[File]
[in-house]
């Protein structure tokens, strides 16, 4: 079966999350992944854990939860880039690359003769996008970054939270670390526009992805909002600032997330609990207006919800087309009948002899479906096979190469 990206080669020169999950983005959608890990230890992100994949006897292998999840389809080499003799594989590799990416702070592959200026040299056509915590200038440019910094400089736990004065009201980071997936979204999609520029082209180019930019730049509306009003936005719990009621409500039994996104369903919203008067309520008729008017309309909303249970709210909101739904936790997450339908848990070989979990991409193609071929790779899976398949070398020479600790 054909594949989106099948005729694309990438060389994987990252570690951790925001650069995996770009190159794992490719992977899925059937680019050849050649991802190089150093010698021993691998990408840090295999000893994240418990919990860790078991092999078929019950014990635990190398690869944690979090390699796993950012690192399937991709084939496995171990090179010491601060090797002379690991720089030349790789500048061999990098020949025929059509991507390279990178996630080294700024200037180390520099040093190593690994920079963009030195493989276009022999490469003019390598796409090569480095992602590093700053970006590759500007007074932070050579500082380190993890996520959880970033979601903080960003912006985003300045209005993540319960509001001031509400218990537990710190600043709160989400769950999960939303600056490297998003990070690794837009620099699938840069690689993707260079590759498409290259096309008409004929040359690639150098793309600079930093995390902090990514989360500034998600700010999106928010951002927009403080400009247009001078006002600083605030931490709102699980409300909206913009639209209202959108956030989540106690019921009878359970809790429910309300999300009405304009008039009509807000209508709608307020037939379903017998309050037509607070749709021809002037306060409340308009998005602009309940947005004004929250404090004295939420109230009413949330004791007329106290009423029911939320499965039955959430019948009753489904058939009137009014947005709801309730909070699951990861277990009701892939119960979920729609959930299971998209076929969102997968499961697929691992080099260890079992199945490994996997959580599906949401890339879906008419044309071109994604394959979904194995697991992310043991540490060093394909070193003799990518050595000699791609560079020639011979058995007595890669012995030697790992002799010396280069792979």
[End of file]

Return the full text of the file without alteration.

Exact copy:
[in-house]
């Protein structure tokens, strides 16, 4: 079966999350992944854990939860880039690359003769996008970054939270670390526009992805909002600032997330609990207006919800087309009948002899479906096979190469 990206080669020169999950983005959608890990230890992100994949006897292998999840389809080499003799594989590799990416702070592959200026040299056509915590200038440019910094400089736990004065009201980071997936979204999609520029082209180019930019730049509306009003936005719990009621409500039994996104369903919203008067309520008729008017309309909303249970709210909101739904936790997450339908848990070989979990991409193609071929790779899976398949070398020479600790 054909594949989106099948005729694309990438060389994987990252570690951790925001650069995996770009190159794992490719992977899925059937680019050849050649991802190089150093010698021993691998990408840090295999000893994240418990919990860790078991092999078929019950014990635990190398690869944690979090390699796993950012690192399937991709084939496995171990090179010491601060090797002379690991720089030349790789500048061999990098020949025929059509991507390279990178996630080294700024200037180390520099040093190593690994920079963009030195493989276009022999490469003019390598796409090569480095992602590093700053970006590759500007007074932070050579500082380190993890996520959880970033979601903080960003912006985003300045209005993540319960509001001031509400218990537990710190600043709160989400769950999960939303600056490297998003990070690794837009620099699938840069690689993707260079590759498409290259096309008409004929040359690639150098793309600079930093995390902090990514989360500034998600700010999106928010951002927009403080400009247009001078006002600083605030931490709102699980409300909206913009639209209202959108956030989540106690019921009878359970809790429910309300999300009405304009008039009509807000209508709608307020037939379903017998309050037509607070749709021809002037306060409340308009998005602009309940947005004004929250404090004295939420109230009413949330004791007329106290009423029911939320499965039955959430019948009753489904058939009137009014947005709801309730909070699951990861277990009701892939119960979920729609959930299971998209076929969102997968499961697929691992080099260890079992199945490994996997959580599906949401890339879906008419044309071109994604394959979904194995697991992310043991540490060093394909070193003799990518050595000699791609560079020639011979058995007595890669012995030697790992002799010396280069792979």